掲示板お問い合わせランダムジャンプ

2017年10月11日
down a teetering pass snaking
21664302

down a teetering pass snaking
I was about to go back inside when I heard voices coming from the house. I recognized one as Wahid's.
?-nothing left for the children.?
"We're hungry but we're not savages! He is a guest! What was I supposed to do??he said in a strained voice.
?-to find something tomorrow?She sounded near tears. "What do I feed--?
I tiptoed away. I understood now why the boys hadn't shown any interest in the watch. They hadn't been staring at the watch at all. They'd been staring at my food.

WE SAID OUR GOOD - BYE S early the next morning. Just before I climbed into the Land Cruiser, I thanked Wahid for his hospitality. He pointed to the little house behind him. "This is your Home,?he said. His three sons were standing in the doorway watching us. The little one was wearing the watch--it dangled around his twiggy wrist.
I glanced in the side-view mirror as we pulled away. Wahid stood surrounded by his boys in a cloud of dust whipped up by the truck. It occurred to me that, in a different world, those boys wouldn't have been too hungry to chase after the car.
Earlier that morning, when I was certain no one was looking, I did something I had done twenty-six years earlier: I planted a fistful of crumpled money under a mattress.
Chapter 20
Farid had warned me. He had. But, as it turned out, he had wasted his breath.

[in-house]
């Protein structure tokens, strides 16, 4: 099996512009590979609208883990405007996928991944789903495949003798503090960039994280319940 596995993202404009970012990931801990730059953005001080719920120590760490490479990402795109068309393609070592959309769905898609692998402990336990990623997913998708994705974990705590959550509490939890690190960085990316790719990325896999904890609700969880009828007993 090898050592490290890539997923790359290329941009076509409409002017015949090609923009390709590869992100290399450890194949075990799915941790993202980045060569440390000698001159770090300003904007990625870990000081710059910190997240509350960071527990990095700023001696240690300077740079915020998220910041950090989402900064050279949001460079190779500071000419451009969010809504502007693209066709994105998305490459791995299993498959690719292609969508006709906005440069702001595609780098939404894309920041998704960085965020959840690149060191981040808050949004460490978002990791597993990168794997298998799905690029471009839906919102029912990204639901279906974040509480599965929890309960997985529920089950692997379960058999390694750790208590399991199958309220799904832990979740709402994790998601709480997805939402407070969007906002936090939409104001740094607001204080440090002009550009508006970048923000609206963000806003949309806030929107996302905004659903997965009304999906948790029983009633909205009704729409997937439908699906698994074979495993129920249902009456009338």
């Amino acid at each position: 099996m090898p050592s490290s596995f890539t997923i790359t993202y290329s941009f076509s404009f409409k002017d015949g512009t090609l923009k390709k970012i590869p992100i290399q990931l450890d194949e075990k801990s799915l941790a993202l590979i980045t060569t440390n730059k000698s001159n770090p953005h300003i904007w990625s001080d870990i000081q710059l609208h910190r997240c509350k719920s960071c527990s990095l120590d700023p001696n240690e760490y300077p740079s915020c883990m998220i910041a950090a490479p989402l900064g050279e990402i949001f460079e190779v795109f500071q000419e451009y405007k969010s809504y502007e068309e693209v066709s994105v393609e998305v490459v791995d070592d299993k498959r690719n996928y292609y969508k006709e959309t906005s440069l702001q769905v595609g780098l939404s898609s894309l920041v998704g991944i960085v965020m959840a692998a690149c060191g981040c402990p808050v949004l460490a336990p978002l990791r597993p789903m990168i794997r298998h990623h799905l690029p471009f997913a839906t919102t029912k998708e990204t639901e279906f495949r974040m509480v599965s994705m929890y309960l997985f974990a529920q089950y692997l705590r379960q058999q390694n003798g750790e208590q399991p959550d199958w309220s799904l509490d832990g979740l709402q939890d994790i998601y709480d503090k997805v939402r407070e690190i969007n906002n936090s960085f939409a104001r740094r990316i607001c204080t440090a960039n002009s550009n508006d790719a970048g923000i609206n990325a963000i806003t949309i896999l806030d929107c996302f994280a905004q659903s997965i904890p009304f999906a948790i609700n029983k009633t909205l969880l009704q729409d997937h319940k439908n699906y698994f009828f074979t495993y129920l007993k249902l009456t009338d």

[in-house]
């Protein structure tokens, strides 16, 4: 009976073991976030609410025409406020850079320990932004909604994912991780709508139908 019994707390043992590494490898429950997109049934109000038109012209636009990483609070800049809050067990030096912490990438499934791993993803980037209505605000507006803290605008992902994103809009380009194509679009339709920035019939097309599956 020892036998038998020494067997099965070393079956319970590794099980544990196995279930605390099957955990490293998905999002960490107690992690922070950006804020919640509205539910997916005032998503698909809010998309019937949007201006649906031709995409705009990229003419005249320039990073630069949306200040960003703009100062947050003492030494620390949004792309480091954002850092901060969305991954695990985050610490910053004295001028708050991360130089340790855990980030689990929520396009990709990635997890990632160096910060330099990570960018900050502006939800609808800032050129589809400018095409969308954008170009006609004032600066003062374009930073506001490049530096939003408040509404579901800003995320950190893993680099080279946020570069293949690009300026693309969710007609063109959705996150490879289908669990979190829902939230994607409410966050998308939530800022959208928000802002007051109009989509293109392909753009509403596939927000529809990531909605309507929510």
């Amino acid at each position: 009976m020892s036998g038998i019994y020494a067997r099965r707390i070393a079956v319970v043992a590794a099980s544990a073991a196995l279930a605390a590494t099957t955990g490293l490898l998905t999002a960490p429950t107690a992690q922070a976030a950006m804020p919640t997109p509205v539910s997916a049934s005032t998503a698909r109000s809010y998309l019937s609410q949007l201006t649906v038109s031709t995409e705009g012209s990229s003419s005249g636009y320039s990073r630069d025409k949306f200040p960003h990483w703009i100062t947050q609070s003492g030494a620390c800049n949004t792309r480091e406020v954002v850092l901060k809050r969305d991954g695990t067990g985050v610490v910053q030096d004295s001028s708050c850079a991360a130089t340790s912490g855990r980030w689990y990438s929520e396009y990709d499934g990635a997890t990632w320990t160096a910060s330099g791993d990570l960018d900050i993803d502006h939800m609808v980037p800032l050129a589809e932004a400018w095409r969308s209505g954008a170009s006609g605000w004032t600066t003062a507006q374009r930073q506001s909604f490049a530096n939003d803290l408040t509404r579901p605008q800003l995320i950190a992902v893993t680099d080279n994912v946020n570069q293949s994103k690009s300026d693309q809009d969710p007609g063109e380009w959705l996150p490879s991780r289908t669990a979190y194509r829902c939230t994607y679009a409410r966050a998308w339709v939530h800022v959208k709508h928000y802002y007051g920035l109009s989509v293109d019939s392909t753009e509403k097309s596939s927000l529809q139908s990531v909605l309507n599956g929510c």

We were driving down the cratered road that winds from Jalalabad to Kabul. The last time I'd traveled that road was in a tarpaulin-covered truck going the other way. Baba had nearly gotten himself shot by a singing, stoned Roussi officer--Baba had made me so mad that night, so scared, and, ultimately, so proud. The trek between Kabul and Jalalabad, a bone-jarring ride through the rocks, had become a relic now, a relic of two wars. Twenty years earlier, I had seen some of the first war with my own eyes. Grim reminders of it were strewn along the road: burned carcasses of old Soviet tanks, overturned military trucks gone to rust, a crushed Russian jeep that had plunged over the mountainside. The second war, I had watched on my TV screen. And now I was seeing it through Farid's eyes.
Swerving effortlessly around potholes in the middle of the broken road, Farid was a man in his element.
[ 投稿者:jamlisans at 12:35 | the rest of the gardens | コメント(0) | トラックバック(0) ]

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